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    Designing a Collaborative Capability Agility is an essential characteristic that large organizations strive to achieve. The ability to move with a quick, easy grace symbolizes entrepreneurship and innovativeness. When applied to the design of an enterprise wide capability, agility means having a set of policies, principles, values and guidelines that allow executives and managers to make decisions within their domain of control, confident that they are acting in a way that is consistent with the direction of the company and responsive to the specific needs of their customers and stakeholders. Resilience is also important. The ability to bend as needed while remaining true to form allows new opportunities to create value be tried. It helps in innovatively handling complex and risky situations. Thus the first consideration in designing an enterprise capability for managing collaborative relationships is to ensure that it has the agility it needs to be creative and embrace collaboration as an entrepreneurial behavior, while having the resiliency to maintain the integrity of guiding principles, policies, and values. Capability Components An alliance management capability has three components (See Figure 5):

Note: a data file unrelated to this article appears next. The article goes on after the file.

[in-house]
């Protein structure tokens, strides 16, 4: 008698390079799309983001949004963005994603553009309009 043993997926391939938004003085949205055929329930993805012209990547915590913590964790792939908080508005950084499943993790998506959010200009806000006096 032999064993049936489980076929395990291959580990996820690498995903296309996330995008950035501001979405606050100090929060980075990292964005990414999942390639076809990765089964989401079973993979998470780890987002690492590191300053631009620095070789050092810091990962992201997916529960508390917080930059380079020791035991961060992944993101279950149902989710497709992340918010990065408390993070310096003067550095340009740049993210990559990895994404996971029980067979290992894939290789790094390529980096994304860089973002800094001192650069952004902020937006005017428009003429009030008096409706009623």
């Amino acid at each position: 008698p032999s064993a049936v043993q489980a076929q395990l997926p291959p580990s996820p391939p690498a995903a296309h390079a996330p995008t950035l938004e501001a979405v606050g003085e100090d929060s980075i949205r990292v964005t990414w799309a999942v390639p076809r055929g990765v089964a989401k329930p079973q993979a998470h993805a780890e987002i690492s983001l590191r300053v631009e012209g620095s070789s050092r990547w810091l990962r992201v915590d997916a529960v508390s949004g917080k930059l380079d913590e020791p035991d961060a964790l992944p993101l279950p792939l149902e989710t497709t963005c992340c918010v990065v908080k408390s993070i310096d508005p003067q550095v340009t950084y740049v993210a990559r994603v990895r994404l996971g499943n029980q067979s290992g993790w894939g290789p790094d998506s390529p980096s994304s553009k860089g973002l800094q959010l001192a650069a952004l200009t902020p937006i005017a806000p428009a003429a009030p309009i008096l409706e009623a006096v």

Hands-on management of the portfolio to realize the strategic intent of individual relationships through aligning stakeholders, effective governance and pro-active value creation

    Figure 5 Components of the Capability

    Strategic IntentStakeholder Alignment

    Value CreationGovernance

    AllianceManagementExcellenceProcesses and procedures that